by Brett H. Spielberg“I promised myself were I ever to become a professor myself, I’d never stop doing what I was teaching to keep me sharp.”—Kenneth C. Rondello
From the Ivy League to ground zero, Kenneth C. Rondello, M.D., has spent his life like every Eagle Scout was taught to, trying to leave their campsite—the world— a better place than he found it.
The chairman of the Department of Allied Health and the academic director for the Department of Emergency Management at Adelphi, Dr. Rondello, in his own words, is a man of three hats.
He is a member of the Disaster Medical Assistance Team (DMAT) NY2 who has responded to some of the most catastrophic natural and man-made disasters in the country, as well as a volunteer for Medecins Sans Frontieres—better known in this country as Doctors Without Borders—who has taken countless trips across the globe to help others in need.
“As a student, I always respected and admired the professors most who were the ones still doing what they taught, not just teaching from a textbook,” Dr. Rondello said. “I promised myself were I ever to become a professor myself, I’d never stop doing what I was teaching, to keep me sharp.”
After graduating from Trinity University in 1992 with a bachelor’s degree in journalism, Dr. Rondello continued his education at Yale University and, in 1994, earned a Master of Public Health in Public Medicine.
He further continued his education at St. George’s College in the United Kingdom where, in 2000, he became a medical doctor and an epidemiologist.
In 2004, he taught his first class, Health Management in Times of Disaster, something he only expected to teach for that one semester, but still does nearly 10 years later in the Spring 2013 semester at Adelphi.
By 2005 he was a full-time professor at Adelphi and over the past nine years has overseen the expansion of numerous departments.
From the M.B.A. in Health Services Administration to the Department of Allied Health in the School of Nursing and the Department of Emergency Management’s journey to University College, Dr. Rondello has been a core part of the University since his leap of faith to change from a job in the hospital to a job in academia.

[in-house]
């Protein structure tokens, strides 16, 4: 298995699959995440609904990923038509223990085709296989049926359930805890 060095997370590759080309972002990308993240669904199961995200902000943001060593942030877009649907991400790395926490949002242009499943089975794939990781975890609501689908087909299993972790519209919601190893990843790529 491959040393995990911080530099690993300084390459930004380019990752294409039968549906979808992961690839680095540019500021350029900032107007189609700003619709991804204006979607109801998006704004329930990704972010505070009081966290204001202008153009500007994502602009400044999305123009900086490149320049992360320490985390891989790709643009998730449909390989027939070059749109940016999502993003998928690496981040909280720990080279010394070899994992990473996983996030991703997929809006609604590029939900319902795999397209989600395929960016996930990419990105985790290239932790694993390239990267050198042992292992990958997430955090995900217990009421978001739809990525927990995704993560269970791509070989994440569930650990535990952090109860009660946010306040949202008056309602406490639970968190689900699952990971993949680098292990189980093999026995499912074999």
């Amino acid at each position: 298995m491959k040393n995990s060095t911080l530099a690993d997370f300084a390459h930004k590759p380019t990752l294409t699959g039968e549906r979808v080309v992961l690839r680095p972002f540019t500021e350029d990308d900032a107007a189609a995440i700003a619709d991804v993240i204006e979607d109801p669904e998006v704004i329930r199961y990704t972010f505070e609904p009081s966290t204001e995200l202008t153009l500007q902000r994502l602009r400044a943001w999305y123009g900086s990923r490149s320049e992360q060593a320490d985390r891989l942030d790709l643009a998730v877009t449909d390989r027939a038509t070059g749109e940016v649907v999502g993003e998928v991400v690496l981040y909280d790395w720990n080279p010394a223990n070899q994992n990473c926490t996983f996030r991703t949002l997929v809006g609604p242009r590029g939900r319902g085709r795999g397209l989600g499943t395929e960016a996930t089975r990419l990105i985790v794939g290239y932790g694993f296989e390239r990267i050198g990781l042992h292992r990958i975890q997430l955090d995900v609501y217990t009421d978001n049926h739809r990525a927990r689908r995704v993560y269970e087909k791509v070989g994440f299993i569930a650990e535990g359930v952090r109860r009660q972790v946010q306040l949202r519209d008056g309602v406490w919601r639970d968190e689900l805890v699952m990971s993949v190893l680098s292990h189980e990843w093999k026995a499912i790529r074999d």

“After so many years  as a student, I’m very comfortable in the academic environment,” Dr. Rondello said. “I appreciate Adelphi’s forward thinking letting me live the hybrid life that I do.”
Specializing in alternative medical treatment stations (ATMS)—also known as alternative care facilities (ACF)—Dr. Rondello practices, teaches and studies the science of converting a space into a medical facility.
After Hurricane Ike ravaged Eastern Texas in 2008, Dr. Rondello was deployed with DMAT NY2 to establish facilities for patients who gravely needed medical attention.
There, on the scene, he taught one of his courses live via satellite out of a grocery store that he and his team had converted into a functioning hospital in less than 24 hours.
Along with his response to Hurricane Ike and to 9/11 and numerous other trips across the country, Dr. Rondello volunteers his own time over academic breaks to Pro World, Global Aware, the Yale Alumni Service Corp and Doctors without Borders.
Since 2009, he has taken nearly a dozen trips from Haiti and Belize to Ghana and Nepal volunteering in a variety of capacities.
Always selfless, Dr. Rondello has continued on through scorpion bites in the rainforest and cholera or malaria outbreaks in Haiti or Ghana to live by that Eagle Scout code he learned two decades ago—leaving the world a better place than he found it and establishing a legacy everyone he touches can be proud of.